Gunmen posing as journalists shoot dead former Indian MP live on TV

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Gunmen posing as journalists have shot dead a former Indian member of parliament and his brother, both of whom had criminal links, and while they were speaking live on television.

Atiq Ahmed, 61, and Ashraf Ahmed were being taken in handcuffs to hospital by police and were answering reporters’ questions when they were shot at close range, authorities said.

Ashraf Ahmed and Atiq Ahmed, 61, were being taken in handcuffs to hospital by police and were answering reporters’ questions when they were shot at close range.

Atiq Ahmed had been jailed since 2019 and was convicted of kidnapping.

“According to preliminary information, three persons posing as journalists approached them and opened fire.

The attackers have been held and are being questioned,” Prashant Kumar, a police official said.

The footage of the men being killed in the northern city of Prayagraj was shared across broadcast channels and social media.

Atiq Ahmed had been convicted of kidnapping and was facing murder and assault charges.Credit: AP

A gunman is seen reaching over the shoulders of police officers to point a pistol at the temple of the former politician whose turban is blown off as the gun discharges.

His brother, Ashraf, was shot a split second later.

After the attack, the assailants can be heard shouting Hindu slogans.

In other footage, one gunman is seen firing repeatedly at the brothers’ bodies as they lay on the ground.

Police barricaded the area where Atiq Ahmad was shot.Credit: AP

The two victims died within minutes, while police quickly detained three men suspected of carrying out the slaying.

One of the assailants surrendered immediately after the shooting, while officers subdued the other two suspects.

The two victims were from India’s Muslim minority, but police did not say whether they were investigating a possible sectarian motive in the killings.

The Ahmed brothers were deeply involved in India’s criminal underworld – the former MP was reportedly facing more than 100 different cases.

Press reports said the attackers were petty criminals.

The two brothers were taken to hospital for medical examinations and were surrounded by police officers at the time. Local media reports said one of the gunmen was even carrying a television camera and another a microphone with the logo of a television channel.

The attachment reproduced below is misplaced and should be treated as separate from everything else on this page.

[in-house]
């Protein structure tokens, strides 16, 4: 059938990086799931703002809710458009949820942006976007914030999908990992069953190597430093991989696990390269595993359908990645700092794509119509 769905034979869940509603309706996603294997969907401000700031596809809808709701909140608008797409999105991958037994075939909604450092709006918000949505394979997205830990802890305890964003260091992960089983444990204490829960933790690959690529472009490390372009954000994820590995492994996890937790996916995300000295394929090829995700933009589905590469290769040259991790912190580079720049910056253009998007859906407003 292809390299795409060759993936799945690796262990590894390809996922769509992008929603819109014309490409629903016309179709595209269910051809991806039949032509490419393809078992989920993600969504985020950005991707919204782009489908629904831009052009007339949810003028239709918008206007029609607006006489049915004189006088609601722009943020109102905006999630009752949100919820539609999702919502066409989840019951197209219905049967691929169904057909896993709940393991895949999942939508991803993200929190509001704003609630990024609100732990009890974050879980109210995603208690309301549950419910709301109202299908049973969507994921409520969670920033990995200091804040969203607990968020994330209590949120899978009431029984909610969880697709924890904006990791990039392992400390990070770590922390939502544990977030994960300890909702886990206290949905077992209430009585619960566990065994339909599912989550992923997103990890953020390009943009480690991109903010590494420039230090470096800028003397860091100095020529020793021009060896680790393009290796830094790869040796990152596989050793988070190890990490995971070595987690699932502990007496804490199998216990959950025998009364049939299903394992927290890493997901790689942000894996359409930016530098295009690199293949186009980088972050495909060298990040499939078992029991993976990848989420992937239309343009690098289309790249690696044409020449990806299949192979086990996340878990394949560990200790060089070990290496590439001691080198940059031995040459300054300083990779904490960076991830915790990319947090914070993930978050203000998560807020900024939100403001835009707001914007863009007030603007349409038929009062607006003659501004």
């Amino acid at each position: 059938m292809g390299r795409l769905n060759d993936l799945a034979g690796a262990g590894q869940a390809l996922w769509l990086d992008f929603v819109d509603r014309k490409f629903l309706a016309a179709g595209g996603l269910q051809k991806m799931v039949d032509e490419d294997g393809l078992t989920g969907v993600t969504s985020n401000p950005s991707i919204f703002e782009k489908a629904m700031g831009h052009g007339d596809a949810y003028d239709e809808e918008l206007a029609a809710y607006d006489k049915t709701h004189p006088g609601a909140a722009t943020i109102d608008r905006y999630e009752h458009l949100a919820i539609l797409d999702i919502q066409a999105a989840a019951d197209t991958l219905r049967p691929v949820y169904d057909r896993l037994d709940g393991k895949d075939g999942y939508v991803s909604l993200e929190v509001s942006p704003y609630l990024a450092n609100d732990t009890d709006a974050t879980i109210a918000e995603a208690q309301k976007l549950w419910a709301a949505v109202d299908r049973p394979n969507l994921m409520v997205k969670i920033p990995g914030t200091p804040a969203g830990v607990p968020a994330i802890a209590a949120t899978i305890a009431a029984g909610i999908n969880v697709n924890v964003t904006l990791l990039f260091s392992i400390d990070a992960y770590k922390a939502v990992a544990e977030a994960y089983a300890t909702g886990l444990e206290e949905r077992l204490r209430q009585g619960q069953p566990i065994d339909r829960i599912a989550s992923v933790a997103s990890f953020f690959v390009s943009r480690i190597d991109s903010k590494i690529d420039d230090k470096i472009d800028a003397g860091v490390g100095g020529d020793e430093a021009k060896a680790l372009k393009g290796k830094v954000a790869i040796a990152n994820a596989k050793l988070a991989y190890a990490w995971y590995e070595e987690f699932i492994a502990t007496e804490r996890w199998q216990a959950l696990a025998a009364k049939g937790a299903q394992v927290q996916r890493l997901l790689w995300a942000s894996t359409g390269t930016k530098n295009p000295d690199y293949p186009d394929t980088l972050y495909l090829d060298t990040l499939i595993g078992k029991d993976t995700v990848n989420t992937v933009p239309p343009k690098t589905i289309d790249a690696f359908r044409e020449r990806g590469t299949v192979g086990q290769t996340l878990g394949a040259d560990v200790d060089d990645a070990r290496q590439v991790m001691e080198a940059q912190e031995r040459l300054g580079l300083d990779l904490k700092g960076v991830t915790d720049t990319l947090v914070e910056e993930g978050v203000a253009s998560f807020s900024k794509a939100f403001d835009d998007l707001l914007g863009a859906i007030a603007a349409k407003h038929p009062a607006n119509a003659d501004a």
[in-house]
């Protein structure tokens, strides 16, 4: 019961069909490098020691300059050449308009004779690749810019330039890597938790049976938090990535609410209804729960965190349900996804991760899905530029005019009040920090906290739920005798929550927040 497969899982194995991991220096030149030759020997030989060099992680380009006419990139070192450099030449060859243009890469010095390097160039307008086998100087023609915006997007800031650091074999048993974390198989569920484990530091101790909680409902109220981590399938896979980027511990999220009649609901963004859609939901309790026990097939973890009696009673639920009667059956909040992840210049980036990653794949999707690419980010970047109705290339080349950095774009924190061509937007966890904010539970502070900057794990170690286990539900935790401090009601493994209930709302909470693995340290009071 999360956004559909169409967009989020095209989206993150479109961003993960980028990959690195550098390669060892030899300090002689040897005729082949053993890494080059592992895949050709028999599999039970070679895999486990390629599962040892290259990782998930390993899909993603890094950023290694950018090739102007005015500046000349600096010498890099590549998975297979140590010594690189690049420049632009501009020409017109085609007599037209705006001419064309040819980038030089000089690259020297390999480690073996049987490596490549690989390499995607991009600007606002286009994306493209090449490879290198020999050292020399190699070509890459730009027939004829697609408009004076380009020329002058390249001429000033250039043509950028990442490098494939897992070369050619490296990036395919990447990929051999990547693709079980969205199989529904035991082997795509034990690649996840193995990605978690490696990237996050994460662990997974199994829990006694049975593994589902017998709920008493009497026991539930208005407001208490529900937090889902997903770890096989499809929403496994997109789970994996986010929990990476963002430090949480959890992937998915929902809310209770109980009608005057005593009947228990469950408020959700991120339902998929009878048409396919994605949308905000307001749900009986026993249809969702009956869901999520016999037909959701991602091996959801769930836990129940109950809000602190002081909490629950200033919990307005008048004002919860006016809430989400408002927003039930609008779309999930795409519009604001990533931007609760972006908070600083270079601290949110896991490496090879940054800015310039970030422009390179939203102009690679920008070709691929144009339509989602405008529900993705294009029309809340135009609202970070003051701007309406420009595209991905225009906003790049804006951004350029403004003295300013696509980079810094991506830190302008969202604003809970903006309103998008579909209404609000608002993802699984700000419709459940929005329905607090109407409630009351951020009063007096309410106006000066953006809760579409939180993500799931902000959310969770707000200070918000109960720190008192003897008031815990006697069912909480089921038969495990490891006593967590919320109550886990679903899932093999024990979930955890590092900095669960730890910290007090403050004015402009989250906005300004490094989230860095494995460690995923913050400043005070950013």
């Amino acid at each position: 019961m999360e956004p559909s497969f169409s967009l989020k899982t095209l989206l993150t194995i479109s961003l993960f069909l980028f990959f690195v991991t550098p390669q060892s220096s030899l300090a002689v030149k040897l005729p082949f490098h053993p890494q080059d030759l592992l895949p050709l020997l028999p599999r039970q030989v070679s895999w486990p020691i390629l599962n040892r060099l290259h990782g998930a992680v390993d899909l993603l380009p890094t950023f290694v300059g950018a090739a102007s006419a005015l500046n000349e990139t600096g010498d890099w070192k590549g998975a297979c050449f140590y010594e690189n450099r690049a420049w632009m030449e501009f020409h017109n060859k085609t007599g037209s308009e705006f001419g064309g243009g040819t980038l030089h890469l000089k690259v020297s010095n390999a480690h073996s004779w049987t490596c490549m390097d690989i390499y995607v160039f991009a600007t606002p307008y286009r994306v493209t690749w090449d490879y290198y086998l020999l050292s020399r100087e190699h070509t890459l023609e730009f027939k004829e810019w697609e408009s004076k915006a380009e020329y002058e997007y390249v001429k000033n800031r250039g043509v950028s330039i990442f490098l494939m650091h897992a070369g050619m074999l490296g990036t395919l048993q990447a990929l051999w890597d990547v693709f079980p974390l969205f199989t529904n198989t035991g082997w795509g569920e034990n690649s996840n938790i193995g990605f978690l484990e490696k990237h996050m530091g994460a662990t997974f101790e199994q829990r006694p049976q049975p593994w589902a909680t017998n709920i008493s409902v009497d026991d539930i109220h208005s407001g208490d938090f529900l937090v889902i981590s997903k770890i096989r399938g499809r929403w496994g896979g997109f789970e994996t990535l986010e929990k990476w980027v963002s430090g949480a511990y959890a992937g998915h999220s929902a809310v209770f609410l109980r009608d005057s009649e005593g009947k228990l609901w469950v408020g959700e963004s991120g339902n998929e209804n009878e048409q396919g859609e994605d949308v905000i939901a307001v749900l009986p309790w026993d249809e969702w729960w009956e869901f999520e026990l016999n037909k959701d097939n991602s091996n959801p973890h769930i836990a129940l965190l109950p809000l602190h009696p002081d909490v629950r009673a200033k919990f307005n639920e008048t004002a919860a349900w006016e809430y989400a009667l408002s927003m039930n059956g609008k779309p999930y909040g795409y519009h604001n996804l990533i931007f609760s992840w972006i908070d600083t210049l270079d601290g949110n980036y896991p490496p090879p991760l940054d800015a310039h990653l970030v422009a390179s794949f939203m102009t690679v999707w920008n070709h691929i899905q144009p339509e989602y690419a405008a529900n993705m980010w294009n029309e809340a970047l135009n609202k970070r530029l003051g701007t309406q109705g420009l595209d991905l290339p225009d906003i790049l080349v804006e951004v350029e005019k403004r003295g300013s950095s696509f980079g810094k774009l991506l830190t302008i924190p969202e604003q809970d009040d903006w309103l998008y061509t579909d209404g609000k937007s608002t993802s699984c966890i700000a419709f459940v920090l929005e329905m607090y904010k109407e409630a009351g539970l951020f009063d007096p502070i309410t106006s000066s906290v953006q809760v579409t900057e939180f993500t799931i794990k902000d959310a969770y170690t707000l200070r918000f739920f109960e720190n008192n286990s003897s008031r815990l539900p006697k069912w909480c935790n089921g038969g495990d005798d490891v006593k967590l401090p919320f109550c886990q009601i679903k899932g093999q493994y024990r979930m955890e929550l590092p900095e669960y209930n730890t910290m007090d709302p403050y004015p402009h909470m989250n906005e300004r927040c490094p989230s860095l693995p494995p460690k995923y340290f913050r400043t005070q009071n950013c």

Several days earlier police in the same state of Uttar Pradesh said they had killed Atiq Ahmed’s 19-year-old son and his accomplice in a shoot-out. Both were wanted for murder. Just before he was shot, Atiq Ahmed was being asked whether he had attended his son’s funeral, replying: “They did not take us, so we did not go.”

Scores of people facing charges have been killed in the state in recent years in similar so-called “police encounters”, which rights groups say are often extra-judicial executions.

Indian filmmakers have chosen the state as the setting for films about gang violence amid growing demand for crime thrillers.

Ahmed, who had been facing charges of murder and assault, last month had claimed in a petition to India’s top court that his life was under threat from the police.

Following his shooting, gatherings of more than four people were banned yesterday across the crime-ridden northern state of 200 million people that is ruled by the Hindu nationalist Bharatiya Janata Party.

“The state government imposed restrictive orders after the killings of Atiq Ahmed and Ashraf Ahmed, who were members of a large mafia involved in land grabbing and in murder cases,” said a senior police official.

The Telegraph, London

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